Late gain ends volatile week on Wall Street
NEW YORK (AP) – The stock market had another tumultuous ride this week as disarray in Europe heightened fears of a global economic slowdown. Despite a late-day comeback on Friday, major stock indexes are down about 10 percent from the peak they reached in late April.
Declines of that size are known as a “correction.” They are normal during a bull market and are even seen as a healthy way for a market to regain its bearings after a long period of uninterrupted gains. The correction that started this week is the first for the bull market that began in March of last year.
Whether the correction has mostly run its course or turns into a bear market, defined as a decline of 20 percent or more, is anyone’s guess. Stock indexes ended with solid gains Friday after starting the day lower and dipping below 10,000; the Dow closed up 125 points.
The Dow Jones industrial average plunged 376 points Thursday, its worst one-day drop in more than a year. Stocks are now about where they were in early February and down 2 percent for the year.
The immediate catalyst for this week’s sharp declines was deepening confusion over how Europe intends to get control of its public finances, restore order to financial markets and instill confidence in the continent’s shared currency, the euro.
Greece is struggling to cope with staggering debt, and investors fear it could end up dragging other economically weak European countries down with it. If Europe’s banks crack down on lending, the thinking goes, other banks around the world could follow suit, tripping up economies around the world.
The unsettling news from Europe this week also reminded investors how tepid the U.S. economic recovery really is in historical terms. Gross domestic product rose at an annual rate of 3.2 percent in the first three months of the year, but that’s not nearly as strong of a comeback as is typical after a deep recession. Companies also aren’t hiring that much, unemployment is still 9.9 percent and the housing market hasn’t recovered from its slump.
“Normally you would get a much stronger snapback,” said Paul Ballew, chief economist at Nationwide Insurance in Columbus, Ohio, and a former senior economist with the Federal Reserve. “Given the magnitude of the downturn, growth should be much stronger than that already.”
U.S. markets opened lower again on Friday, but a rally in financial shares helped stocks move higher. JPMorgan Chase & Co. and Bank of America Corp. were the biggest gainers in the 30 stocks that make up the Dow Jones industrial average. They and other financial shares rose after the Senate passed long-awaited financial reform legislation, removing a significant overhang for U.S. banks.
In other signs that some investors were regaining an appetite for risk, the price of ultra-safe Treasury securities edged lower after spiking on Thursday, the dollar edged lower, commodity prices stabilized and gold prices fell.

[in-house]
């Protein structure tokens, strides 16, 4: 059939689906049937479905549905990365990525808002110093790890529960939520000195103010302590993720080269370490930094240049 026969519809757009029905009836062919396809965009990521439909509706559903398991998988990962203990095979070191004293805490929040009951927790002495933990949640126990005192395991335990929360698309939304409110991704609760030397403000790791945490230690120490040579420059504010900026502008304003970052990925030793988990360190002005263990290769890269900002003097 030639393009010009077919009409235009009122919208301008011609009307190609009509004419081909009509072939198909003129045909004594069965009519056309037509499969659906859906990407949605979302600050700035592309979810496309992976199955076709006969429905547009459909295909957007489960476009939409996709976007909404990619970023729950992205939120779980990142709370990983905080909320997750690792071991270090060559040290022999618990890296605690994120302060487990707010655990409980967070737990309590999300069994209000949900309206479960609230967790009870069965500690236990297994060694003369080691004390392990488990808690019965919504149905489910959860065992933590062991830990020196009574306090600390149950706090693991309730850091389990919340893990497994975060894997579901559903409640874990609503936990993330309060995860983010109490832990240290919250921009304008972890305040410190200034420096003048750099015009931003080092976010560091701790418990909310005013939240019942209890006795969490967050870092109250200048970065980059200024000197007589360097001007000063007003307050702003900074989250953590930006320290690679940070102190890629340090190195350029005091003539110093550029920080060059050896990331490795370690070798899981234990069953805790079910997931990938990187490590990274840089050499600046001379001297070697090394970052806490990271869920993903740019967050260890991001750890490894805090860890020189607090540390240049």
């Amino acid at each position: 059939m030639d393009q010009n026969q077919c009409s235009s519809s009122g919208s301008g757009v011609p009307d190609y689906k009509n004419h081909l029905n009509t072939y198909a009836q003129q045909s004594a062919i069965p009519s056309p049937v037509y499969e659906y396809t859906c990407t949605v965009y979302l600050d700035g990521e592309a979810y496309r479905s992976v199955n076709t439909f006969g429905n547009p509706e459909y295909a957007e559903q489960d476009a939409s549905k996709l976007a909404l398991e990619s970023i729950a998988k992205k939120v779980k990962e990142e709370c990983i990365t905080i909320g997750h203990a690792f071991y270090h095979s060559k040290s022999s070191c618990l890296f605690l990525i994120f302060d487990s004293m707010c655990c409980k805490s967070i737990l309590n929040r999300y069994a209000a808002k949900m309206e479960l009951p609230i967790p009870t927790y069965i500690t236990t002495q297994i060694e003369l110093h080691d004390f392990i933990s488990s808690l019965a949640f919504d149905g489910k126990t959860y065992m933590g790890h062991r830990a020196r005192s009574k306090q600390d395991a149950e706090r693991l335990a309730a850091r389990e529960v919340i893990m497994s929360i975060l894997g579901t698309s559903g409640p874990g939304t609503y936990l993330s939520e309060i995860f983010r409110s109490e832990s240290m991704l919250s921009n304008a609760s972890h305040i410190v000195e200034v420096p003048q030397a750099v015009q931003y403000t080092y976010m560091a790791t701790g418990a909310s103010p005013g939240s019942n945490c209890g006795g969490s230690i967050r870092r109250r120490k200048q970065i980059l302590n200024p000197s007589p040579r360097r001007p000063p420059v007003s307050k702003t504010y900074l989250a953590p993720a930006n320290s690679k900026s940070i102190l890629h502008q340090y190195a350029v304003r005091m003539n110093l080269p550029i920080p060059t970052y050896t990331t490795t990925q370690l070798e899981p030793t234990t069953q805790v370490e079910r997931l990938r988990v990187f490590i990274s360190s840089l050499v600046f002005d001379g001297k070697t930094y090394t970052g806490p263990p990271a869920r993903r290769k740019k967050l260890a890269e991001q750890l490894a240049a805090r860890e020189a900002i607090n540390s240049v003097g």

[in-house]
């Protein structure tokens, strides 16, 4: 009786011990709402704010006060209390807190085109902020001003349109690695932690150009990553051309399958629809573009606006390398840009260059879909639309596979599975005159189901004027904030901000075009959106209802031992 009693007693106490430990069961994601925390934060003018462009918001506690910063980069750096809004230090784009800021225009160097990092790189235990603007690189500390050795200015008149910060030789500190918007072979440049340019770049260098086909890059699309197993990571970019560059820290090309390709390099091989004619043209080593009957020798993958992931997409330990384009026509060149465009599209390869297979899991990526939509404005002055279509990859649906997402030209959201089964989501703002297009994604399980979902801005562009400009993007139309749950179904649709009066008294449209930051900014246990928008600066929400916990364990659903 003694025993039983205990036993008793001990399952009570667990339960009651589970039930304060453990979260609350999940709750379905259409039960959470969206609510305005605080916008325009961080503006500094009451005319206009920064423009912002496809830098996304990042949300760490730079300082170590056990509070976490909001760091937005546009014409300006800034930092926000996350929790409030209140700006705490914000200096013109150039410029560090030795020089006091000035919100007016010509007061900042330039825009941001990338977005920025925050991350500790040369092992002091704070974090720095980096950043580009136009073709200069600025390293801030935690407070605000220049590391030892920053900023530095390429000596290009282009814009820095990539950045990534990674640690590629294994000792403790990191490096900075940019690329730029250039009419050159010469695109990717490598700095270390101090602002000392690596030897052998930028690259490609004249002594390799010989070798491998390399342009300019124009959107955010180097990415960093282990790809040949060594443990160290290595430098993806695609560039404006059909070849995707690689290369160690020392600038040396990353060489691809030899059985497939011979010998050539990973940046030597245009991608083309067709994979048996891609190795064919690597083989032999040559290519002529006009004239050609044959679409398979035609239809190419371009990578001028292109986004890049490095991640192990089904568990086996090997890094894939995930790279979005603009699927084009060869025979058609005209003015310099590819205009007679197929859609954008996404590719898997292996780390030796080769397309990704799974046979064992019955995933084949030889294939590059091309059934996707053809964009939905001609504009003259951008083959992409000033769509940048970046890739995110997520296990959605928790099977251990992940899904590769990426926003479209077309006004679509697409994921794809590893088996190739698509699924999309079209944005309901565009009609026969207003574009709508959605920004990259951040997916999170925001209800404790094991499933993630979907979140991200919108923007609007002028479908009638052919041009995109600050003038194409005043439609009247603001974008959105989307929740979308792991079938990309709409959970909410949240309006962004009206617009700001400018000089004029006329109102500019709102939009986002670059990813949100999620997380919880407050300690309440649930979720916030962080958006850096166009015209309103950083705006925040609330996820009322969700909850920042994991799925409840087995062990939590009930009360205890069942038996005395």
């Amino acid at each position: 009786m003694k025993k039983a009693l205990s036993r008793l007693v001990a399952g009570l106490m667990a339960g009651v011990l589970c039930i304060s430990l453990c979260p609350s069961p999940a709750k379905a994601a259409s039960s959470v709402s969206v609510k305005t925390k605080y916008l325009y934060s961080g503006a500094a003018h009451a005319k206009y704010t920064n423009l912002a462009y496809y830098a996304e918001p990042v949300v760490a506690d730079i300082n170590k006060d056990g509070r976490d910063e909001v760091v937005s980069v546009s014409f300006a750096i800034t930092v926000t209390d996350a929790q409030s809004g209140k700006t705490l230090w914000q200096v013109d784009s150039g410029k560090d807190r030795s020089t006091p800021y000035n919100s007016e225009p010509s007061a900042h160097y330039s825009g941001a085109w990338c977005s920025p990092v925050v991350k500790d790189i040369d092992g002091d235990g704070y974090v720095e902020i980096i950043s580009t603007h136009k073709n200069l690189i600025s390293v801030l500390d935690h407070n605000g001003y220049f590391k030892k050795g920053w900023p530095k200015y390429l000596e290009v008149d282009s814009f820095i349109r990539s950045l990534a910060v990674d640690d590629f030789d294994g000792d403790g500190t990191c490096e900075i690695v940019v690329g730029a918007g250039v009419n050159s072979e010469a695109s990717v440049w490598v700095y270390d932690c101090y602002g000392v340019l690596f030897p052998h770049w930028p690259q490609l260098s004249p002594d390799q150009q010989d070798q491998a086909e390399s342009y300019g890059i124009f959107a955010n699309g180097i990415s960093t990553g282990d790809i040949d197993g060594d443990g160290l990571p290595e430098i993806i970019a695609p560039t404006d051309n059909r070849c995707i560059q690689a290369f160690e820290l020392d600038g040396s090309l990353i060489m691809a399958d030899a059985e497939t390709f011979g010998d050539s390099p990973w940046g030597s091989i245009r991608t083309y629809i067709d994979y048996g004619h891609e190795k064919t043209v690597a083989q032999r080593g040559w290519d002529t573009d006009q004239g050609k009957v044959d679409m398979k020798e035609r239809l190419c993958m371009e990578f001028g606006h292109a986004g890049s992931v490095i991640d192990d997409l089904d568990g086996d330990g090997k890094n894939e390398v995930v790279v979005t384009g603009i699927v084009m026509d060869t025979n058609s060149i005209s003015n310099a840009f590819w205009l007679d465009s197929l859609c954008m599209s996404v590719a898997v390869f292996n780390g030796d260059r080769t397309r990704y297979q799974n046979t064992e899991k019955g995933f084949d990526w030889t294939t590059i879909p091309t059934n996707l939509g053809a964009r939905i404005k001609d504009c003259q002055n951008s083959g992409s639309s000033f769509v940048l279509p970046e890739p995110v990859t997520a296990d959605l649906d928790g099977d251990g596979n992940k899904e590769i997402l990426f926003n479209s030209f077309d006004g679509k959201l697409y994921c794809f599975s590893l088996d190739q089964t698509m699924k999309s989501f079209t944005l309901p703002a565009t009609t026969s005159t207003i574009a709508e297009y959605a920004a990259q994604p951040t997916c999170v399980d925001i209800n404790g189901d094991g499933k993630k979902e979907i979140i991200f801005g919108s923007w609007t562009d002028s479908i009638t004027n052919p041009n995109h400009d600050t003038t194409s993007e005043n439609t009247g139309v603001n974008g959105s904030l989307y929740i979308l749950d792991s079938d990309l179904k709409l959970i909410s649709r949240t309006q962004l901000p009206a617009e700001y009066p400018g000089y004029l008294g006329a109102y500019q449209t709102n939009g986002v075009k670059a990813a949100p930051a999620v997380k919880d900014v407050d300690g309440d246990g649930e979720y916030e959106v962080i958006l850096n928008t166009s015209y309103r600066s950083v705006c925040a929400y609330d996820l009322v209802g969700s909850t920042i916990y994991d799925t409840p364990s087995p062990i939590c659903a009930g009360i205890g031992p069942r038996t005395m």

The Dow rose 125.38, or 1.3 percent, to 10,193.39. The broader Standard & Poor’s 500 index rose 16.10, or 1.5 percent, to 1,087.69. The Nasdaq composite index rose 25.03, or 1.1 percent, to 2,229.04.
About three stocks rose for every one that fell on the New York Stock Exchange, where consolidated volume was 8.1 billion shares, versus 8.5 billion shares Thursday.
The Dow fell below 10,000 during early trading Friday before recovering. It last fell through that level on May 6, when it briefly plunged nearly 1,000 points in an afternoon rout that was its biggest intraday slide. Regulators have said they are still unclear on what caused that brief plunge.
The three-week slide since the market hit its recent peak in late April has shaved $1.3 trillion of value from the S&P 500 index in the 19 trading days through Thursday. That’s more than the $1 trillion Europe and the International Monetary Fund pledged to shore up weak European economies.
On the positive side, traders said it was encouraging to see that the S&P 500 came close to, but didn’t fall below the level it touched on Feb. 8, its lowest point it reached so far this year. Market analysts pay close attention to technical indicators like that one, which they call “support levels.”
With this week’s bumpy ride and the “flash crash” of two weeks ago, investors are struggling to make sense of all the factors whipsawing the market.
“Uncertainty is driving investors’ money right now,” said Andrew B. Busch, global foreign currency and public policy strategist at BMO Capital Markets. “There are so many unresolved issues – Europe’s debt crisis, the flash crash, financial reform – and nobody knows how it’s going to play out.”
The Nasdaq composite index, which is dominated by technology stocks, has been more volatile than the broader market in the last week. Tech stocks tend to recover faster after a recession than those of other industries because businesses will often ramp up spending in computer equipment early in an economic recovery.
By the same token, those companies may be the first to feel the pinch if negative economic signs lead businesses to tighten their purse strings. Some money managers say the Nasdaq’s decline may be overdone.
“I think a lot of good technology companies are being taken down unnecessarily in the latest downdraft,” said Michael Cuggino, president and portfolio manager at Permanent Portfolio Family of Funds in San Francisco. “That may present some interesting opportunities.”
Bond prices were mixed after jumping Thursday when investors dumped anything seen as risky. The yield on the benchmark 10-year Treasury note rose to 3.24 percent from 3.22 percent.